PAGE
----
Five Finnish Authors

Chapter 7 – Five Finnish Authors

I’m heading off to Helsinki Book Fair tomorrow (a post covering it will come on Sunday), and I thought I’d make a (very) short list of famous Finnish authors for all of you who might not know any (for those familiar with Finnish literature, these names probably aren’t new). I picked authors whose works have also been published in English.

Sofi Oksanen

Sofi OksanenSofi Oksanen has won several Finnish and international literature awards. Her books are mostly autofiction, historical novels that deal with subjects such as eating and panic disorders, violence women encounter, and life in Estonia during and after World War II.

Her latest book, When the Doves Disappeared (“Kun kyyhkyset katosivat” in Finnish), was released in 2012, and it was that month’s most sold book in Finland, even though it was released on the last day of the month. The book is the third in a series, which so far includes Stalin’s Cows (“Stalinin lehmät“, 2003) and Purge (“Puhdistus“, 2008).

Mauri Kunnas

Mauri Kunnas
Mauri Kunnas is a children’s author and a cartoonist. He has written several children’s books, which he has illustrated himself, most notably a series called Dog Hill (“Koiramäki“). The series is set in historical Finland and its characters are anthropomorphic animals, the main characters being a family of dogs.

He has also made his own versions of some Finnish classics, including the Finnish epic Kalevala, and during 1975-1986 he did a comic called Nyrok City, which parodied 1970s-1980s rock and roll culture.

Mika Waltari

Mika Waltari
Mika Waltari wrote pretty much anything: novels, poems, screenplays, fairy tales, reviews, radio dramas… His most famous work is the historical novel The Egyptian (“Sinuhe egyptiläinen“). He also wrote romance novels and detective novels, including the popular series Inspector Palmu (“Komisario Palmu“) which has also been made into movies.

Waltari was part of the Flame Bearers (Tulenkantajat) literature group in Finland during the 1920s. They wanted to bring Finland’s bookculture to the modern European level of literature, and their motto was Windows open to Europe. The group disbanded during the early 1930s.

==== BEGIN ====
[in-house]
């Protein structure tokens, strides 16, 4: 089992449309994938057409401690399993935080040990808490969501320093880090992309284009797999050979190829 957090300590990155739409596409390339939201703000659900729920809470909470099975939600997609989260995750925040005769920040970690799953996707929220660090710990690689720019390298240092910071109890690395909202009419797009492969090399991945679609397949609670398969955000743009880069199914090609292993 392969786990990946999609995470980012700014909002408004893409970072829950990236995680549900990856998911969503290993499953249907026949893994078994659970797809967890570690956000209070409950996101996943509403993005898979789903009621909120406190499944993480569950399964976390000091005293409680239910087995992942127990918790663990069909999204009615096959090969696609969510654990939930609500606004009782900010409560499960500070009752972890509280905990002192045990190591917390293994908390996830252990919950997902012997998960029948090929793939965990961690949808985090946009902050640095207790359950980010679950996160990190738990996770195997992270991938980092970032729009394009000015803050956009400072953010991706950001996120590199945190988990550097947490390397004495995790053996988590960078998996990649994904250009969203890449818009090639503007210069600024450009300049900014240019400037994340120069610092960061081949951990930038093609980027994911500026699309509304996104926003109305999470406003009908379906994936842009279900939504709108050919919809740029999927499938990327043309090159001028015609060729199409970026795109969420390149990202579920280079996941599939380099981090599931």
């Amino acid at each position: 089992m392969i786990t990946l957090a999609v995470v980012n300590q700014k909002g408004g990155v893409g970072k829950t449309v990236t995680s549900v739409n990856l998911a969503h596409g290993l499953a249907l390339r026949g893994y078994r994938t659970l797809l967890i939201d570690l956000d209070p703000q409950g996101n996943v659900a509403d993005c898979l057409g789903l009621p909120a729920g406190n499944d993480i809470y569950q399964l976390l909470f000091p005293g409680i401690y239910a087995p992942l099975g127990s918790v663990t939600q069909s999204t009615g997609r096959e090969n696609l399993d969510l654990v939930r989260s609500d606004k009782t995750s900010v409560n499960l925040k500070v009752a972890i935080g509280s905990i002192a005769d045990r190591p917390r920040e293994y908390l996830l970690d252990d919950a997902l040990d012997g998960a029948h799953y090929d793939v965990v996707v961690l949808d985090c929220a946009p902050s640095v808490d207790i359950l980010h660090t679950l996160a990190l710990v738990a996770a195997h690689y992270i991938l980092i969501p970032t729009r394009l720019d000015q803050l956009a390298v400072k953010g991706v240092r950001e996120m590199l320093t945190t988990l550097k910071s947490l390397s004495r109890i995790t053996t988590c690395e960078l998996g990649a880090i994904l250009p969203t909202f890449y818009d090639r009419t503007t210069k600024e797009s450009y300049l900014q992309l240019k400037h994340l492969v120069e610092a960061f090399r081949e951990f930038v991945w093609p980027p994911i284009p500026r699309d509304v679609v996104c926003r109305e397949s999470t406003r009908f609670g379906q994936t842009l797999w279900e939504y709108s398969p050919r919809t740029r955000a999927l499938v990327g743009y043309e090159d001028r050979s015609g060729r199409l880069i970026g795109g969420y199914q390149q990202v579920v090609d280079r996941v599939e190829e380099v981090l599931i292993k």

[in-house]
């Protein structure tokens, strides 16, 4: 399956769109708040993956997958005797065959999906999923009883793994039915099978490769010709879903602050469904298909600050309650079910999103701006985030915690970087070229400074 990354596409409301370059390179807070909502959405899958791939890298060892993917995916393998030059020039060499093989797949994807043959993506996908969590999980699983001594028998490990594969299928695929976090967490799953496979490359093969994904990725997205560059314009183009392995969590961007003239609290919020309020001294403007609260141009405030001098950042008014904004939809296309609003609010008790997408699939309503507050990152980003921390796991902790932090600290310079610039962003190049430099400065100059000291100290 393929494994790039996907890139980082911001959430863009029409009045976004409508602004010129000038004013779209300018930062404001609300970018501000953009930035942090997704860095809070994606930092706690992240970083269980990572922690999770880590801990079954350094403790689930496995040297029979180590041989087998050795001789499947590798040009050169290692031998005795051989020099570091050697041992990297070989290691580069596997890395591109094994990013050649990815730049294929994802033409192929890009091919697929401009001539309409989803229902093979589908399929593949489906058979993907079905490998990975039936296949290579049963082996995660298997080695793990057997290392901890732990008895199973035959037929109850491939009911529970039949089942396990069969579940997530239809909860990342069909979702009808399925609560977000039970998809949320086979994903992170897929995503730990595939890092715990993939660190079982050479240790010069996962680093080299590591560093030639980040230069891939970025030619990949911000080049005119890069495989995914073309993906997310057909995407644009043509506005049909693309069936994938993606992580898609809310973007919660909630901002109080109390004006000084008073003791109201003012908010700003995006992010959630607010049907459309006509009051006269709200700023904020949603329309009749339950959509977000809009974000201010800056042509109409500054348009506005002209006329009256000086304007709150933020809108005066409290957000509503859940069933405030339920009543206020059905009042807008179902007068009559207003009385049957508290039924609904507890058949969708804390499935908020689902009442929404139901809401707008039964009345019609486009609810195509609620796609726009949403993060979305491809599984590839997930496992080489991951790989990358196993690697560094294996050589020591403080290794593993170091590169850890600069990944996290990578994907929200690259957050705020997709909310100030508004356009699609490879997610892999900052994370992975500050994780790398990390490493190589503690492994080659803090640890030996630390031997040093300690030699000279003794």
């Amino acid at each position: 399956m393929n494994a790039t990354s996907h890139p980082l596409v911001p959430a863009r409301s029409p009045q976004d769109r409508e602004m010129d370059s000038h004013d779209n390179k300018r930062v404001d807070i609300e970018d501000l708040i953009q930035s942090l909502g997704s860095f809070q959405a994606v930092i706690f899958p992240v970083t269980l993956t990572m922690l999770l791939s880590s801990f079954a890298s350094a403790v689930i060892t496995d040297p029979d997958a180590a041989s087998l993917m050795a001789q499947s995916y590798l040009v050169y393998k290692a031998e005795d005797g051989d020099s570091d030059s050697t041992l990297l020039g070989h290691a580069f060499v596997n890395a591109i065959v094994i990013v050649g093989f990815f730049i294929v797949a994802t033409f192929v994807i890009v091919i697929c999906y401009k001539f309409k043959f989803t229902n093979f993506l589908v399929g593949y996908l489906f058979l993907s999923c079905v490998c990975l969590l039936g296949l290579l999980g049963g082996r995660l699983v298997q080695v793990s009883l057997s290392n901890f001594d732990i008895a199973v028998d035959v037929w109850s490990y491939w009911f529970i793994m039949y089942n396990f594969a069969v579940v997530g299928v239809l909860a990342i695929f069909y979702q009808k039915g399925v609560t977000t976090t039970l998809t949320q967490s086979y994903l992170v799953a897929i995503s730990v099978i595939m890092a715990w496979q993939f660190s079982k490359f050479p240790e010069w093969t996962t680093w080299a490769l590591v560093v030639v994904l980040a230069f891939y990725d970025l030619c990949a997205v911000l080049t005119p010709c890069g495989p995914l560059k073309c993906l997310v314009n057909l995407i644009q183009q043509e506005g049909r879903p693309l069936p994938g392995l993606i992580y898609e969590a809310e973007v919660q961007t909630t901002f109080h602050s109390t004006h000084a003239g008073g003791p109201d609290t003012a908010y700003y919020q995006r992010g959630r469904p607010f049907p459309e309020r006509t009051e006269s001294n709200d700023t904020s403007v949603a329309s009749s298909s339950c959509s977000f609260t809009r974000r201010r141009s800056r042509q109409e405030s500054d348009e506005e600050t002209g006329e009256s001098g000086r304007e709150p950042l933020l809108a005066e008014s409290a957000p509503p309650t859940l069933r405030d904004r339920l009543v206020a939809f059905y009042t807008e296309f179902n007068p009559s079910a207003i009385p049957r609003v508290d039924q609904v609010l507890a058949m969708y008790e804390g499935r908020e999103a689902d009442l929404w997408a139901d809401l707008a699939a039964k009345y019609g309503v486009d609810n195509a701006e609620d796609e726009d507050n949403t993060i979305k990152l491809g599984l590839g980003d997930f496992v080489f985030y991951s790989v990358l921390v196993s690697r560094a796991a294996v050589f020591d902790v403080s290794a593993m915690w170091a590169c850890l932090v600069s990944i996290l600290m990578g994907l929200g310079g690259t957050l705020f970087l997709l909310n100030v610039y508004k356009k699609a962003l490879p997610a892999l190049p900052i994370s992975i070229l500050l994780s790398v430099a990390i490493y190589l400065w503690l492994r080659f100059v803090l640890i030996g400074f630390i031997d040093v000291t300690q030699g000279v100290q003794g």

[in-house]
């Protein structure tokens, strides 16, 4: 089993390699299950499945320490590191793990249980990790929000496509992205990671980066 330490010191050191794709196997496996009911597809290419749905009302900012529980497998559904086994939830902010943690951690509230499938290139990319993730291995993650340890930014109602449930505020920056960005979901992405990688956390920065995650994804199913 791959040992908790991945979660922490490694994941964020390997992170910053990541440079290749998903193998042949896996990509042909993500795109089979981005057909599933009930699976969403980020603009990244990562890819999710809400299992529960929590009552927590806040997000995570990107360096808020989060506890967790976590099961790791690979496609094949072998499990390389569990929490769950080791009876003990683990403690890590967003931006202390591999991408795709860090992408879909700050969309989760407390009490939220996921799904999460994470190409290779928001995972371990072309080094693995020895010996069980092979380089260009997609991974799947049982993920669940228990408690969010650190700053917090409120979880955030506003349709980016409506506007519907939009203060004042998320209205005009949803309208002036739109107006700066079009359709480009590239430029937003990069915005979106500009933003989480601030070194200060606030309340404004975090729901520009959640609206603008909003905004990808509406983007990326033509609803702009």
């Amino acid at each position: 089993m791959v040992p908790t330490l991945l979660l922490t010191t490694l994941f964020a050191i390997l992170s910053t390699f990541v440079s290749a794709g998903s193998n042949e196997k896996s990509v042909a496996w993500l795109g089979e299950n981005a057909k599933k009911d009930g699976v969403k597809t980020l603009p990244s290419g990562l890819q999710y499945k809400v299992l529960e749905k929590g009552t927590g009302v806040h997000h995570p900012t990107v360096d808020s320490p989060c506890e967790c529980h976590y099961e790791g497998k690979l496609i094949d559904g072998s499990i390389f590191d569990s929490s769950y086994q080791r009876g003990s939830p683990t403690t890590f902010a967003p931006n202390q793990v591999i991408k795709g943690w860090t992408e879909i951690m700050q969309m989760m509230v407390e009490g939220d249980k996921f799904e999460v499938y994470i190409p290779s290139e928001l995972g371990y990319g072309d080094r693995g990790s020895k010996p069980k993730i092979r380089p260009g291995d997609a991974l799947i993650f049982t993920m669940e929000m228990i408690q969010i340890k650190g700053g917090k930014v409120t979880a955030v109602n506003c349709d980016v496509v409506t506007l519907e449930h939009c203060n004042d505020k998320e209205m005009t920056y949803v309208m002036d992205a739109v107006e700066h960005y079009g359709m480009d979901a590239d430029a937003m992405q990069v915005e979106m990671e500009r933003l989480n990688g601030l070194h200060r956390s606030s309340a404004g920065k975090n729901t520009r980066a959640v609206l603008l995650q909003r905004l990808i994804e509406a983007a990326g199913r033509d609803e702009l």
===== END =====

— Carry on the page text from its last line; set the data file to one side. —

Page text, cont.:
Hannu Rajaniemi

Hannu Rajaniemi
Hannu Rajaniemi is a science fiction and fantasy author, with a background of studying mathematics and physics. His debut novel, The Quantum Thief (“Kvanttivaras“), was written and published first in English, followed by a Finnish translation the next year.

The Quantum Thief is the first novel of the Jean le Flambeur trilogy. The second novel, published in 2012, is The Fractal Prince (“Fraktaaliruhtinas“), and the third and final novel, published in 2014, is The Causal Angel (“Kausaalienkeli“).

Tove Jansson

Tove Jansson
Tove Jansson was a novelist, comic strip author, painter and illustrator. Her best known works are the Moomin (“Muumi” in Finnish, “Mumin” in Swedish) books and comic strips. There is also a TV series called Moomin (“Muumilaakson tarinoita” / “I Mumindalen“), which is based on the Moomin stories.

While the Moomin are considered children’s books (mainly because of the popular series), the original comic strips and books also include adult themes, such as depression and alcoholism, although in the end things tend to turn out okay.

***

Hopefully you found some of these authors interesting and will check out their work! Unfortunately there are many authors who are very famous in Finland, but whose books haven’t been translated into English, and thus couldn’t make this list. This list also isn’t very comprehensive (obviously Finland has way more authors than five), so maybe I’ll make a “part 2” later.

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4 thoughts on “Chapter 7 – Five Finnish Authors

  1. Hey. That’s a nice information.
    I’ve watched the Moomin series, but haven’t read anything by Tove Jannson so I didn’t know about the “adult themes”. I’m starting to read Waltari’s Sinuhe book, which my friend recommended. Quite a lot of books by Waltari were translated into Polish.
    The Jean le Flambeur trilogy sounds interesting (I love s-f) and 2/3 was already published in Polish. From what I saw only “Purge” by Sofi Oksanen was translated to Polish. Have you read that? Is it good? I don’t have a problem with reading in English but lately I use libraries as the main source of books.
    I wouldn’t mind if you’d just put names of authors regardless of the English translation. Maybe some of them were translated to Polish. We’ve got a bit of Finnish authors translated, from Aapeli to Waltari.
    Cheers.

    Like

    • Glad you found it nice! I haven’t read the Purge myself but I’ve heard a lot of good things about it, so if it sounds interesting to you, I’d say go ahead and read it 🙂 That’s a good point that I could’ve mentioned other authors as their works might have been translated to other languages. I’ll keep that in mind if I do a second one of these! Also interesting to know you have so many Finnish books translated into Polish. The only books I know have been translated from Polish into Finnish (before English) is the Witcher series.

      Like

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